Measurements of Carbon-14 Labeled Cystine Uptake

Carbon-14 labeled cystine uptake was measured in the A172, A375 and MCF7 cell lines. A total of 50 000 cells per well were seeded in a 12 well plate and incubated for 24 hrs. After attachment, the cells were treated with 50 μM 100 μM and 150 μM doses of DC10 for 2 h prior to addition of L-[3,3′-14C]- cystine, (0.05 μCi/mL, PerkinElmer, Boston, MA, USA). After 20 h of incubation, the cells were rinsed twice with PBS, followed by the addition of RIPA buffer and scintillation cocktail. Radioactive cystine uptake was measured with a Tri Carb 3100 TR liquid scintillation analyzer (Packard Instrument Co., Inc., IL, USA). The assay was performed three times.

GSH Assay

5000 cells from the A172, A375 and MCF7 cell lines were suspended in 100 µL that was loaded in each well of a white 96-well plate (Thermo Fisher Scientific, Waltham, Massachusetts, USA) and allowed to incubate for 24h. The medium was removed and replaced with an increasing concentration of DC10 from 25-1000 µM After 48 h of incubation, the media was removed and GSH-Glo™ reagent (Promega, Cat#: V6911) was added followed by 30 min incubation. 100 μL reconstituted luciferin detection reagent was added and incubated for another 15 min. The bioluminescence was quantified with the Victor3™ plate reader (PerkinElmer, Waltham, Massachusetts, USA) as counts per second with an integration time of one second. The averages of triplicate readings were exported to the GraphPad Prism software and expressed as fold change to DMSO controls. This procedure was repeated in separate experiments measuring GSH levels in the same cell lines without and with 10 mM NAC, untreated or treated with 50 μM 100 μM and 150 μM doses of DC10. All experiments were conducted three times.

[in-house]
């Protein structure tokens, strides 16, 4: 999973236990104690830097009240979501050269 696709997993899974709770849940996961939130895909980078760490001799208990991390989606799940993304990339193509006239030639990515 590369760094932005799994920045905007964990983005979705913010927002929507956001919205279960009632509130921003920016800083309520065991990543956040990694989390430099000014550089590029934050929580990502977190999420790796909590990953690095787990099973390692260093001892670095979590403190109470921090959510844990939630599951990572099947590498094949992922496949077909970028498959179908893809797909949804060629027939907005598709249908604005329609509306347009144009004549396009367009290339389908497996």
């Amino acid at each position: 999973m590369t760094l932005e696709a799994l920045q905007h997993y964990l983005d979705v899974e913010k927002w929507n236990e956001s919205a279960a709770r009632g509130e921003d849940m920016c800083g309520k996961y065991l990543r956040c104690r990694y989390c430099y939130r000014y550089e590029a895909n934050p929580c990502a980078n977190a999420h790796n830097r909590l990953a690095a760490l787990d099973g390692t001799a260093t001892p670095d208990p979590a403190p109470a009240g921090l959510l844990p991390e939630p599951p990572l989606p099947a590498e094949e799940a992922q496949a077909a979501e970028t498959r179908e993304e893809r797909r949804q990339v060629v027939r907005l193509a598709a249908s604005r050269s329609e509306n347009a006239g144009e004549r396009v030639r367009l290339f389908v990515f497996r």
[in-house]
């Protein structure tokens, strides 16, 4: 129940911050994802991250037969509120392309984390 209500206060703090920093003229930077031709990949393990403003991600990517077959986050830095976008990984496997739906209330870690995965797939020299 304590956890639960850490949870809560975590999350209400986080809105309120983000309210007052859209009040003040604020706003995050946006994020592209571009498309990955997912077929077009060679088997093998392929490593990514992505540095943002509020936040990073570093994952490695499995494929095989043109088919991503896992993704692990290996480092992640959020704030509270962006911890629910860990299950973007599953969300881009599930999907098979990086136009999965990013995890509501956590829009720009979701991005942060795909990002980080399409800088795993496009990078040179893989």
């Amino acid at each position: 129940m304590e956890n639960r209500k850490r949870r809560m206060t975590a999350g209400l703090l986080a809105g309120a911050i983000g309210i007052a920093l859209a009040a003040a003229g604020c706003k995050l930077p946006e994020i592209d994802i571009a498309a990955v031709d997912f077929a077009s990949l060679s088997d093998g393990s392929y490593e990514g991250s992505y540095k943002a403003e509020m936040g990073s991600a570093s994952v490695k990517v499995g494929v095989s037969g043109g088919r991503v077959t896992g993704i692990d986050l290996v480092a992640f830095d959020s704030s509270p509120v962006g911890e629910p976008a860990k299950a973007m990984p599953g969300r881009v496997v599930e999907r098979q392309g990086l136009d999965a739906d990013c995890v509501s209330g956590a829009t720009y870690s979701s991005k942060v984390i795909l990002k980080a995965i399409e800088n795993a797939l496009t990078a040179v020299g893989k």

Cultured cells were treated with 50-150 μM of DC10 with or without radiation for 24 hours and lysed in Kinexus buffer, containing 20 mM MOPS, 5 mM EDTA, 0.5% Triton™ X-100, 2 mM EGTA, pH 7.2, as well as protease and phosphatase inhibitor cocktail tablets (Roche, Basel, Switzerland). Protein samples were purified, and the concentrations were measured using a BCA assay (Thermo Fisher Scientific, Waltham, Massachusetts, USA). 10-15 μg of protein sample was mixed with LDS sample-loading buffer and the reducing agent dithiothreitol and incubated at 70 °C for 10 min. Samples were run on a precast 4-12% gradient gels SDS-gel (Thermo Fisher Scientific, Waltham, Massachusetts, USA) followed by transfer to a nitrocellulose membrane. Following blocking for 1 h at room temperature, membranes were incubated with primary antibodies at 1:1000 dilution overnight at 4 °C. The antibodies used were: Rabbit anti- SLC7A11 Antibody (PA1-16775, Thermo Fisher Scientific), mouse anti-γH2AX (Ser139) (05-636, Merck millipore, Darmstadt, Germany), and rabbit anti-GAPDH (ab9485, Abcam, Cambridge, UK), rabbit anti- ATM (2873S), rabbit anti-phospho-ATM (Ser1981), rabbit anti- H2AX (7631S) (Cell signaling technology, Leiden, The Netherlands). After washing, the membranes were incubated with anti-rabbit and anti-mouse HRP secondary antibody according to the source of primary antibody at 1:10 000 dilution (Thermo Fisher Scientific) for 1.5 h at room temperature. Detection was done using Supersignal West Femto Maximum Sensitivity Substrate (Thermo Fisher Scientific, Waltham, Massachusetts, USA), and the membranes were developed using a Fuji LAS 3000 Imager (Fujifilm Medical Systems Inc.; Stamford, Connecticut, USA). Relative protein expression levels were normalized to GAPDH and quantified using Image J software (NIH; Bethesda, MD, USA). The western blotting experiments were conducted twice.

Ionizing Radiation

Cancer cells were seeded in cell-culture plates and treated with increasing concentrations of DC10. After 24 h, 6 MV X-ray radiation was given as either 2 Gray (Gy) (monitor unit: MU1 185) in case of DNA damage assay, 4 Gy (MU1 371) in case of clonogenic assay, or 8 Gy (MU1 742) in case of in vivo experiment in a single dose in all experiments. The procedure was performed at room temperature at the Department of Oncology and Medical Physics, Haukeland University Hospital.

ROS and Antioxidant Assays